Israeli soldiers stand guard next to the site where the soldier's body was found near the settlement of Migdal Oz in the occupied West Bank
Ofra (Palestinian Territories) (AFP) - An off-duty Israeli soldier was found dead with stab wounds near a Jewish settlement in the occupied West Bank on Thursday in what Prime Minister Benjamin Netanyahu called a "terrorist" attack, sparking a manhunt.
The killing between Bethlehem and the flashpoint city of Hebron risked raising Israeli-Palestinian tensions weeks ahead of September 17 polls in Israel.
The body of 19-year-old Dvir Sorek was found in the early hours of Thursday "with stabbing marks", the Israeli army said in a statement.
An army spokeswoman said he was not in uniform at the time.
Around 2,000 people attended Sorek's funeral, held Thursday evening in the Ofra settlement, part of which was aired by Israel's public broadcaster KAN.
Prime Minister Benjamin Netanyahu, during a visit to the settlement of Migdal Oz, vowed security forces would quickly find "those who perpetrated this heinous murder".
Sorek's body was found near the settlement, where he had been studying at a Jewish seminary.
Israeli media reported that investigators were examining the possibility that he had been killed in a botched kidnapping attempt.
Troops, police and the Shin Bet intelligence agency searched the area, notably the nearby Palestinian town of Beit Fajjar.
The army said it was sending reinforcements to the West Bank.
- 'Twisted terrorists' -
On a visit to the Israeli settlement of Beit El near Ramallah in the West Bank, Netanyahu blamed "twisted terrorists (who) come to destroy while we are here to construct."
The premier inaugurated 650 new homes at the settlement before travelling to Migdal Oz where he visited the crime scene.
Sorek was in a programme that combined military service with religious study, the seminary head told Israeli public radio.
He had been in Jerusalem "to buy a gift for his teachers" and was returning to the seminary when he was killed, rabbi Shlomo Wilk said.
"He was in contact half an hour before he was murdered," he went on.
"About 100 metres (yards) from the bus stop, before he entered the settlement, he was murdered."
Sorek's father Yoav, speaking to local media, said "Dvir had light in his eyes, and someone with murder in his eyes killed him".
Israeli media reported that the victim's grandfather was also killed in an attack in 2000.
Israeli police blocked access to the area around where the body was found on Thursday morning and medics were sent to the scene, an AFP correspondent reported.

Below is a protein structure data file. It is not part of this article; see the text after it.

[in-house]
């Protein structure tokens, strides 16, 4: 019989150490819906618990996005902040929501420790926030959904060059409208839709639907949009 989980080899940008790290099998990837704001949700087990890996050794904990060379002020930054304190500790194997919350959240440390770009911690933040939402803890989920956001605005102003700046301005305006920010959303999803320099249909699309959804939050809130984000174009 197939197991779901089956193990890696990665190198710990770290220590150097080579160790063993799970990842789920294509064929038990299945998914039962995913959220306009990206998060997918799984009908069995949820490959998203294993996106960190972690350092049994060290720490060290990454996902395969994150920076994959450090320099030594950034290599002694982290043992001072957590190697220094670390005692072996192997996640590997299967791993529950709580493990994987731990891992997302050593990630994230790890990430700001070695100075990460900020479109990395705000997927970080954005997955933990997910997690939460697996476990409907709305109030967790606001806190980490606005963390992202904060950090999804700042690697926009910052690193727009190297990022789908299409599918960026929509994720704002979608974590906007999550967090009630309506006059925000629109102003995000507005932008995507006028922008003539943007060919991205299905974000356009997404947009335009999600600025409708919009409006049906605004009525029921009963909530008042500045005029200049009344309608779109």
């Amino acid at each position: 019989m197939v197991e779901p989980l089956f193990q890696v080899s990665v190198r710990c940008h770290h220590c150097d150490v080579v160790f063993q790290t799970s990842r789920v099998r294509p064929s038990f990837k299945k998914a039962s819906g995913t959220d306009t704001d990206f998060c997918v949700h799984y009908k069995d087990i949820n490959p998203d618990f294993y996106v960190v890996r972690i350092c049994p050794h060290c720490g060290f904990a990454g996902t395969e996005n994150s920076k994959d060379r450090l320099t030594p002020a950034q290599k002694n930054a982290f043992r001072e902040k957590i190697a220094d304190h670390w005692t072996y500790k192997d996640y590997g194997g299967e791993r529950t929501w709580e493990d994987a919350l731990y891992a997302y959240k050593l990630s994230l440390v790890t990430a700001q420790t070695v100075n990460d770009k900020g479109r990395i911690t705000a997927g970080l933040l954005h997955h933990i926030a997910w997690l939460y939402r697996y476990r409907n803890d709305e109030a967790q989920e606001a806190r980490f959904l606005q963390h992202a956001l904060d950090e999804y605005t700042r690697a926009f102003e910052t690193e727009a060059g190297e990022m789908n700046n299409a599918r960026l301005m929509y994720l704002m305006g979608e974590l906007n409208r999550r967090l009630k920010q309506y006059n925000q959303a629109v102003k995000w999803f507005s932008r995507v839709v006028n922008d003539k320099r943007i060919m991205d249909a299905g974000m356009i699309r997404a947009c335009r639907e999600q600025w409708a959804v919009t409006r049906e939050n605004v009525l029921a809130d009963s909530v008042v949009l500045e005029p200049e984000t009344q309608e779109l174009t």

The body appeared to have been found around 30 to 40 metres (yards) outside the gate of the settlement.
In Beit Fajjar, dozens of Israeli security personnel arrived in around 20 vehicles and went house-to-house, seizing security camera footage, the correspondent said.
Low-level clashes broke out between residents and the Israeli forces before they withdrew later in the day.
- 'Dead or alive' -
Palestinians sporadically attack Israeli security forces and settlers in the West Bank, occupied by Israel since the Six-Day War of 1967.
Such attacks, and the Israeli arrest raids that follow, often stoke further tensions.
Thursday's incident came at a sensitive time, with Israel heading towards a general election on September 17 and the Islamic Eid al-Adha holiday due within days.
Netanyahu is widely seen as wanting to avoid a major flare-up in the Palestinian territories before the poll, but he is likely to face political pressure to act firmly.
His main challenger, ex-armed forces chief Benny Gantz of the centrist Blue and White alliance, spoke in stark terms.
"The (military) and Israeli security forces will know how to get their hands on these loathsome terrorists, dead or alive," he said in a statement.
Hamas, the Islamist movement that rules the Gaza Strip, as well as its ally Islamic Jihad, welcomed the attack.
"We salute our heroic people's fighters who carried out the heroic operation that killed a soldier in the occupation's army," a Hamas statement said.
Around 600,000 Israelis live in settlements in the West Bank and annexed east Jerusalem, next to some three million Palestinians.
Netanyahu pledged in April to annex settlements in the West Bank, a deeply controversial move.
Palestinians and many governments around the world warn that continued settlement construction by Israel in the West Bank is eating away at hopes for a two-state solution to the conflict.
Annexing them on a large scale spell the end of such a solution.